Britain's Lloyds TSB Bank in giant banking merger
Britain's Lloyds TSB Bank agreed Thursday to take over
ailing mortgage lender HBOS in a giant merger sparked by the escalating market
turmoil following the collapse of US Lehman Brothers this week.
The mammoth deal, backed by the government, is widely seen as a rescue operation for HBOS, Britain's biggest mortgage lender, and comes amid a near-unprecedented week of financial turmoil which saw a run on the group's shares.
The acquisition, worth 12.2 billion pounds (21.3 billion dollars), is set to create Britain's biggest bank, trading under the Lloyds TSB name, and holding a dominant position on the savings and mortgage market.
The merger, pushed through against competition concerns during hastily-arranged talks Wednesday, came after the shares of HBOS - or Halifax Bank of Scotland - plummeted by 70 per cent to a low of 88 pence in the market fallout from the Lehman collapse.
Responding Thursday to the near collapse of HBOS, which analysts believe was accelerated by "manipulative" market speculation, regulators announced a ban on so-called short-selling, a practice whereby traders bet on a share price falling.
From midnight Thursday, a ban on new "short" positions in listed financial companies would come into force, the Financial Services Authority (FSA) announced.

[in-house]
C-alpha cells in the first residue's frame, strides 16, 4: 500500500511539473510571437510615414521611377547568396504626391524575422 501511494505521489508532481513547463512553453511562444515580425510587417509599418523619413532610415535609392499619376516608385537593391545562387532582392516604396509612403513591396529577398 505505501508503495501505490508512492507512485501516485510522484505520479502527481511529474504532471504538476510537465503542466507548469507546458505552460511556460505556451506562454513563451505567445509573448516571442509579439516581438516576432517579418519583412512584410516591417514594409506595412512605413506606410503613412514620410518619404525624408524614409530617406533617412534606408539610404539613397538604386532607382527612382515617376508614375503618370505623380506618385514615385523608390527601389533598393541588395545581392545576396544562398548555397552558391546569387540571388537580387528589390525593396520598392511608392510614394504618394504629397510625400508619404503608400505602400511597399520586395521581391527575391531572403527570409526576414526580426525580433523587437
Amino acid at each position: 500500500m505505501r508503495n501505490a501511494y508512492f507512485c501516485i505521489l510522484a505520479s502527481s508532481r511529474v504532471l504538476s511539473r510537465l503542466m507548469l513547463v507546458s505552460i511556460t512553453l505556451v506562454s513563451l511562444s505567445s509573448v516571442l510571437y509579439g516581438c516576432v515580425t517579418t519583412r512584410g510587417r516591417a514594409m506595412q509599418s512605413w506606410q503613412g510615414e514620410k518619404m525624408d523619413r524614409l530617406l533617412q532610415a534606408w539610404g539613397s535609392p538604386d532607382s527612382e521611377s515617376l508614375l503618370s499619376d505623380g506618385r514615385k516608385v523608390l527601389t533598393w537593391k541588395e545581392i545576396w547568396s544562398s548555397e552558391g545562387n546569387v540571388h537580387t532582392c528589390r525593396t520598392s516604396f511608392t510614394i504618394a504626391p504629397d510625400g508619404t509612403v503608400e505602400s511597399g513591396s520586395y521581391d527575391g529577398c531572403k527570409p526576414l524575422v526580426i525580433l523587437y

"While we still regard short-selling as a legitimate investment technique in normal market conditions, the current extreme circumstances have given rise to disorderly markets," it said.
Alistair Darling, Britain's Chancellor of the Exchequer, Thursday confirmed the government's close involvement in the Lloyds TSB-HBOS merger when he said: "We had no choice, the alternative was very bleak indeed."
The merger had been "absolutely necessary to ensure stability in the financial system," said Darling.
The government would waive competition requirements to ensure the deal would not be impeded by competition obstacles. "In this case, financial stability must trump competition," he said.
Reports said there had been signs that depositors were preparing a run on HBOS similar to that prompted by the near-collapse of mortgage lender Northern Rock last year, which was nationalized by the government in January.
Darling said there had been "concern about HBOS for a long time," with the situation becoming "more difficult" at the start of this week.
The Bank of England, which Thursday injected a further 40 billion dollars into international markets in concert with central banks worldwide, described the tie-up as part of the "necessary adjustment in financial markets" which was in the interest of financial stability.
HBOS shares rose by 44 per to 212 pence after the takeover plan was revealed Thursday.
Lloyds TSB, Britain's fourth-biggest bank, acquired HBOS in an all- share offer of 12.2 billion pounds, valuing HBOS shares at 232 pence.
Between them, the new institution will have deposits of more than 300 billion pounds from 38 million clients at 3,000 branches across Britain.
But analysts estimated Thursday that as many as 40,000 jobs could be lost from the banks' combined staff of 145,000.
"Significant cost savings can be made by combining the networks and back offices of Lloyds TSB and HBOS," the merger agreement said.
It added that the takeover would result in "cost synergies" of one billion pounds by 2011, or around 10 per cent of the combined cost base, dpa reported